St Andrew’s Round Tower Church, Little Snoring, Norfolk (18)

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If there is one round tower church you should see, its this one, for the exterior and location of the church, if nothing else.  Set on rising ground and separated from the village by a small steam, you feel, as you walk up the path to the door, which was open, that you are going back in time.  But not all the way back, as the church you are looking at is not the original building that was attached to the tower, this is another church.  The tower is built of flint, as this was the only stone available locally, hence no corner stones. so the tower was built round, and is most likely Saxon.  The unusual conical tiled roof probably dates from the 1800’s.   It is still a mystery as to why the present church was not built on to the tower, but to one side.  The church is Norman, 12th century Early English, and the south porch is 13th century.  The windows in the church, range from c1100 to 1603.

There was originally a small Saxon church attached to the tower, and in 1100 a new church was built.  The reasons could have been the church was too small for the population, possibly destroyed by fire or they wanted a nice new Norman church, that didn’t slope towards the stream.  Luckily for us the round tower was spared, and in 1250 they added to the chancel.  In 1769 the chancel was tiled, and the rest of the roof was covered with lead.  A very interesting church to visit in a wonderfully named village.  Little Snoring derives from a nickname for a Saxon Invader, after the Romans had withdrawn, and dates from around c450 A. D.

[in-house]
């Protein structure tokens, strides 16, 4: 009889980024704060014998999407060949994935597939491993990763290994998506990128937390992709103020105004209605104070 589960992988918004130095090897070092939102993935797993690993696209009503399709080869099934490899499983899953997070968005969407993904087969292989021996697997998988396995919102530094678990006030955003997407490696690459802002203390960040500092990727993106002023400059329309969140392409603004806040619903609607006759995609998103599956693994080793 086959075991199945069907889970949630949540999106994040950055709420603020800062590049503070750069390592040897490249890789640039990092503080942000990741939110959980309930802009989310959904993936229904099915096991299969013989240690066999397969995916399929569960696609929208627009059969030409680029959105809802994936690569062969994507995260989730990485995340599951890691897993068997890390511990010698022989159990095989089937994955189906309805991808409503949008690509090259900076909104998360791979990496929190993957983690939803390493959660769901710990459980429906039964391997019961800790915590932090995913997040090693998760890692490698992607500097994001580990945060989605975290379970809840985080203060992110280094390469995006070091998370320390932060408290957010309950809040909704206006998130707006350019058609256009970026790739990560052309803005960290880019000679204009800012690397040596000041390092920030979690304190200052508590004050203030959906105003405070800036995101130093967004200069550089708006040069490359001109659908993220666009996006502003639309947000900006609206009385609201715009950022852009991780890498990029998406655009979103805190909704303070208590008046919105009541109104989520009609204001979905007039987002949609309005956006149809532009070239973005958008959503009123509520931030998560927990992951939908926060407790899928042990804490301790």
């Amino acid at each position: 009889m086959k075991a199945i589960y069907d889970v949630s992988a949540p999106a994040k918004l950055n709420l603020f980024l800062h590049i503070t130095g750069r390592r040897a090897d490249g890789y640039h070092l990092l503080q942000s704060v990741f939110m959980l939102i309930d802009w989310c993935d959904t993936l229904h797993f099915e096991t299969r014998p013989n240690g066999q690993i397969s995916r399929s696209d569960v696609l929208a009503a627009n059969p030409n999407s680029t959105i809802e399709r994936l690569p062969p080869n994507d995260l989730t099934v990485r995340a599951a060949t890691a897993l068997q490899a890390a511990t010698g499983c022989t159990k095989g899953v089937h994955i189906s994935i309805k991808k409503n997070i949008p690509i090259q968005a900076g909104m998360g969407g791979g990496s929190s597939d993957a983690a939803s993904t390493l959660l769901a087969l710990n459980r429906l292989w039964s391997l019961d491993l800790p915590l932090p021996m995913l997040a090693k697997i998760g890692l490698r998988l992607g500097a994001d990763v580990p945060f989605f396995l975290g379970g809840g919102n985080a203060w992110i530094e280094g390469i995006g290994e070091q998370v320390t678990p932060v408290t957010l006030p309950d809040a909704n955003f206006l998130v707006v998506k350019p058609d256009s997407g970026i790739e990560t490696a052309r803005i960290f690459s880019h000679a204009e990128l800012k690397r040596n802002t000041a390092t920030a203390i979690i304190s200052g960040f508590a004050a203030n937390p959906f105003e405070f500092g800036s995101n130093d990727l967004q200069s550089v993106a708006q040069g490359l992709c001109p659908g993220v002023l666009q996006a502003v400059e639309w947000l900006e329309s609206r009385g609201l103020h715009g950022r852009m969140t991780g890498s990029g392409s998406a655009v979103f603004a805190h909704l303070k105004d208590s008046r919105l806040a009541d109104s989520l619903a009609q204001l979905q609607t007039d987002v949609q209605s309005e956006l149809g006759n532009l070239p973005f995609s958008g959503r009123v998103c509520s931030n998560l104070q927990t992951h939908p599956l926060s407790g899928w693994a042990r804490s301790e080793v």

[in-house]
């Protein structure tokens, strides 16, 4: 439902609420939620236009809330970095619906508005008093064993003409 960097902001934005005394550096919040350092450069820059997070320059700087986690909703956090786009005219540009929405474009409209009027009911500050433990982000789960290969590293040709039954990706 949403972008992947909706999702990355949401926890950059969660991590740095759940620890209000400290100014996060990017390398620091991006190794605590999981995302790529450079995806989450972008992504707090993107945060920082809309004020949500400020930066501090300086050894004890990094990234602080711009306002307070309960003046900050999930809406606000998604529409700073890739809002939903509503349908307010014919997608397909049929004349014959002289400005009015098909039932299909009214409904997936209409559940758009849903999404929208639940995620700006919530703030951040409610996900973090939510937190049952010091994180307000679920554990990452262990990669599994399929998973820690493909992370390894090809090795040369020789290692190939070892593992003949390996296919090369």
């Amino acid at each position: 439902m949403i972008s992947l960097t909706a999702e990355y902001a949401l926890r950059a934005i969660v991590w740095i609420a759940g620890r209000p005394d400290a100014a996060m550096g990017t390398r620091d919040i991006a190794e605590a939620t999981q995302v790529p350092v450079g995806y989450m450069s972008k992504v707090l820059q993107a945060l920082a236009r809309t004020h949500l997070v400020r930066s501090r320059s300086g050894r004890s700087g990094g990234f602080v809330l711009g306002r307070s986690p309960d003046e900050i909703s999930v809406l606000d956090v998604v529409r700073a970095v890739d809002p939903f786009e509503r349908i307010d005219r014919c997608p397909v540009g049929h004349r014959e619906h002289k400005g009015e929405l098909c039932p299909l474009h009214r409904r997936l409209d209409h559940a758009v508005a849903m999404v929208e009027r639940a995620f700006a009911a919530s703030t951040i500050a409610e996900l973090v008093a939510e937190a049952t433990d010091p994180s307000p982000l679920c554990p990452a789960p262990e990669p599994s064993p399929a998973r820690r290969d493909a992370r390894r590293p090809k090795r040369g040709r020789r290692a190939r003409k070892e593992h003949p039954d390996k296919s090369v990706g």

5 Replies to “St Andrew’s Round Tower Church, Little Snoring, Norfolk (18)”

  1. Great pictures. I especially like the one with the wooden gate in the foreground. That’s a nice touch. There are a couple of strange little faces in there, both above a doorway. Are they significant of anything? Or do they just remind folks that there being watched? 🙂

    1. Thank you Pat, the head over the door to the tower could be a priest head and the other one is mostly likely as you say, that the population is being watched, so you better come to church. But who knows what went on in a Saxon and Norman mind, not the same us ours nowadays 🙂

  2. Beautiful, Lynne, and fascinating too! Is this the tower with the unwelcoming gap? I have a feeling it might be. I love that doorway!! 🙂 Fantastic photos. I like the simplicity of the interior as well – gives a real sense of the atmosphere.

    1. Thank you Jo, and yes it is….. but the church itself is lovely and the location is wonderful, with all these round tower church, they each have something special. Only about another 150 to go LOL 🙂

  3. The weather was freezing when we visited, but it should get better. The church was just as cold inside as out. There was even a second hand bookstall inside! It has everything!

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